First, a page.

Here, Professor Frederick Harris in his book "The Price of the Ticket," has given us a very thought-provoking summary of Black political actions and strategies since the Civil Rights era. Carefully highlighting its key events and then trying to properly situate Mr. Obama's new "post-racial" and "race-neutral" political approach within that history.
The author concludes that by publicly "distancing" himself from both his Chicago political mentors (Jessie Jackson Senior and Harold Washington), and his main constituency, black inner city residents, Mr. Obama, throughout his first term, has as at times been aloof, callous, disinterested, ungrateful, gratuitously disrespectful and down right racially calculating, but has never been openly responsive to his most supportive constituency, black Americans. This has made our first black president seem like a hollow prize for those who voted for him at the 95% level in 2008.
Given that blacks have suffered more than most under the eight-year Bush debacle -- losing fully two-thirds of their total wealth, continuing racial disparities in income and education, owning a disproportionate number of under water mortgages, epidemic incarceration and unemployment rates, rampant HIV and the continuing breakdown in the black family, it is not unreasonable that those who supported Mr. Obama at the 95% level would expect (the same as they would expect of any politician they support) at least a signal from him that he would put their issues high up on his presidential agenda?
Not so, according to this author, in fact, curiously, Mr. Obama, in Professor Harris' view, has been quick to do just the opposite.
In this careful, nuanced, but uncompromising analysis, the author takes us on an excursion into why this might be so? Why has Mr. Obama, repeatedly "dissed" and gratuitously insulted his black audiences? Why has he openly rejected singling out the need to address the black agenda if by doing so, the US itself is sure to get better? And why has he done so under the demeaning mantra of "I am the President of all the people," when at the same time, he is busy going about the business of addressing Native American issues, Latino issues, Union issues, Wall Street issues, LGBT issues and white women issues? In fact it seems that the only group conspicuously missing from Mr. Obama's list is the group that voted for him at the 95% level, black Americans?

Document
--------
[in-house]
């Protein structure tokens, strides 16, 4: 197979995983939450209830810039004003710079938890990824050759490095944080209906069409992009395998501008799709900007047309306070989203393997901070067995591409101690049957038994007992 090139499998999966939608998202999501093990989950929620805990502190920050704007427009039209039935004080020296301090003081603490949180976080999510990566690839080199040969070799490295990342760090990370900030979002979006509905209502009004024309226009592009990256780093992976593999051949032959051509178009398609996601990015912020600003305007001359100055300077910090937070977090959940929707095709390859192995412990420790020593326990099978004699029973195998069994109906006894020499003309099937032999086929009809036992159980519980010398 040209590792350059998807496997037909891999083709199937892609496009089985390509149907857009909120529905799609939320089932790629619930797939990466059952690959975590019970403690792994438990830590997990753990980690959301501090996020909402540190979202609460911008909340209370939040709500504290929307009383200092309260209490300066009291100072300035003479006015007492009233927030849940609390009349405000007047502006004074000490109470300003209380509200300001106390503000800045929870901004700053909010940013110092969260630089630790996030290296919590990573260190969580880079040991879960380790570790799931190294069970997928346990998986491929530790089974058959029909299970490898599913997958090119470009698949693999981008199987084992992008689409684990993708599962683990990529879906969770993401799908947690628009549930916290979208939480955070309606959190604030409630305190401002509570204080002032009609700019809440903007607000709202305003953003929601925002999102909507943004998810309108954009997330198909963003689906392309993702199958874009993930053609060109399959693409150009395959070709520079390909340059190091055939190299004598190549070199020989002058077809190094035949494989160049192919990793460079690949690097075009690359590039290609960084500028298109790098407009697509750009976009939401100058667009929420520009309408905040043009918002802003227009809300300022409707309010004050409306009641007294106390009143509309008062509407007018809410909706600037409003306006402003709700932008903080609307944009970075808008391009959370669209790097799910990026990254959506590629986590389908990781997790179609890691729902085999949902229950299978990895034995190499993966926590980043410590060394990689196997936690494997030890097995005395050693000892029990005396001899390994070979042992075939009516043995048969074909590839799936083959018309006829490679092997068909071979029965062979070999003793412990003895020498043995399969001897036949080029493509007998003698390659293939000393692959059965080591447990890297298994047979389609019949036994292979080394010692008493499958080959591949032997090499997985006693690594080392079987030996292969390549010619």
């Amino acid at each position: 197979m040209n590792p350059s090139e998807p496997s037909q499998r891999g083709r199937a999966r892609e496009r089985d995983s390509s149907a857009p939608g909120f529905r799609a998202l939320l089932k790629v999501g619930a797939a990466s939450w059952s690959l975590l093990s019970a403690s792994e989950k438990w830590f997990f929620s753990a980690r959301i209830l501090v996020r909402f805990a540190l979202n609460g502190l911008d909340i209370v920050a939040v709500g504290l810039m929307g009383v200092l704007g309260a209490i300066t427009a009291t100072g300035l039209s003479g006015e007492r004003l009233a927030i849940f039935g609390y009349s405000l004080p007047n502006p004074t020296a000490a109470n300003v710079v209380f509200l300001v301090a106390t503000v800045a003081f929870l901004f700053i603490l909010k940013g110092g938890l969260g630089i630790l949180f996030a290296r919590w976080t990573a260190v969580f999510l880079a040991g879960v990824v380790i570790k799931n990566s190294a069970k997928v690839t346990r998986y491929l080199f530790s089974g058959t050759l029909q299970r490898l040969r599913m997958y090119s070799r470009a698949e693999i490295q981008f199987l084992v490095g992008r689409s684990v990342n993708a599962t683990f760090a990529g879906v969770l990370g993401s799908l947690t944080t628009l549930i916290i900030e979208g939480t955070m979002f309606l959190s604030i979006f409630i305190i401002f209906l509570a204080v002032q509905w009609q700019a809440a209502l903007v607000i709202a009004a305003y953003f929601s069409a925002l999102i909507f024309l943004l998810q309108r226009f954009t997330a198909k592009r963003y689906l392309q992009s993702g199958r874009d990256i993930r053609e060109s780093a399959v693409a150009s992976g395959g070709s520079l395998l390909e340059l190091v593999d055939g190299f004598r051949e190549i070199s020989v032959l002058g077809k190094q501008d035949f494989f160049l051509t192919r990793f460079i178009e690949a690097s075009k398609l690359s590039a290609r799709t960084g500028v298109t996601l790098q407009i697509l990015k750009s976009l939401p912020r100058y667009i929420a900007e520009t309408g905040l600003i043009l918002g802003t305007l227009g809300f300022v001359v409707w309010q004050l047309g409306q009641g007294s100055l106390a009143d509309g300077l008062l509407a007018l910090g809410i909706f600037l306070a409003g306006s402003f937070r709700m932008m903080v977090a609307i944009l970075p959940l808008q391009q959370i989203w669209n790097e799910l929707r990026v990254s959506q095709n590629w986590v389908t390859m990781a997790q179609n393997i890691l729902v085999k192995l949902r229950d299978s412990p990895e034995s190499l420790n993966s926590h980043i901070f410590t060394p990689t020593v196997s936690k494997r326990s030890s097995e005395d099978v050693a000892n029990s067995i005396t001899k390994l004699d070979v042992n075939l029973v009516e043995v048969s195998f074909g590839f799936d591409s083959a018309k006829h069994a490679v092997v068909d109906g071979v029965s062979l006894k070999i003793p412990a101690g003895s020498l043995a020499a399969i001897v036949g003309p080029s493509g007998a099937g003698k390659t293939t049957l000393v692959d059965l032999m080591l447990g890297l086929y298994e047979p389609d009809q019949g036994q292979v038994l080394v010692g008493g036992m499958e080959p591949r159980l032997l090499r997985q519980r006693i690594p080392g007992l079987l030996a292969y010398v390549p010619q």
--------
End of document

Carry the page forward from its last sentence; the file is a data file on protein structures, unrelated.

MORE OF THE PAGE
Thus, here the author exposes Mr. Obama's racial duplicity by raises disturbing questions about the true nature of our first black President's commitment to equality and more racially fairness by failing to address the problems of race and the problems of those who suffer from it most, his most supportive constituency, black Americans. Mr. Obama's defection from, and ignoring of blacks, the very group that supported him at the 95% level, is such a curious phenomenon for a professional politician, that the author uses this book to examine why this might be so?
The formula he uses to get to the bottom of this curious dilemma is what he labels "the price of the ticket." And as always in American politics, lurking in the background and subtext of this phrase is the 800-pound gorilla of American society, white racism. "The price of the ticket." is a metaphor resurrected from Jim Crow days, when blacks, due to rampant racial injustice, could expect little more than "political symbolism" from their political leaders. The black willingness to settle for "political symbolism" instead of for the same "real political substance" given to others in the mainstream, was an embarrassingly true index of just how powerless they were during the Southern led era of America's racial dictatorship. Accepting this demeaning status of having to eat symbol pie in exchange for no substantive supper, was said to be "the price of the ticket."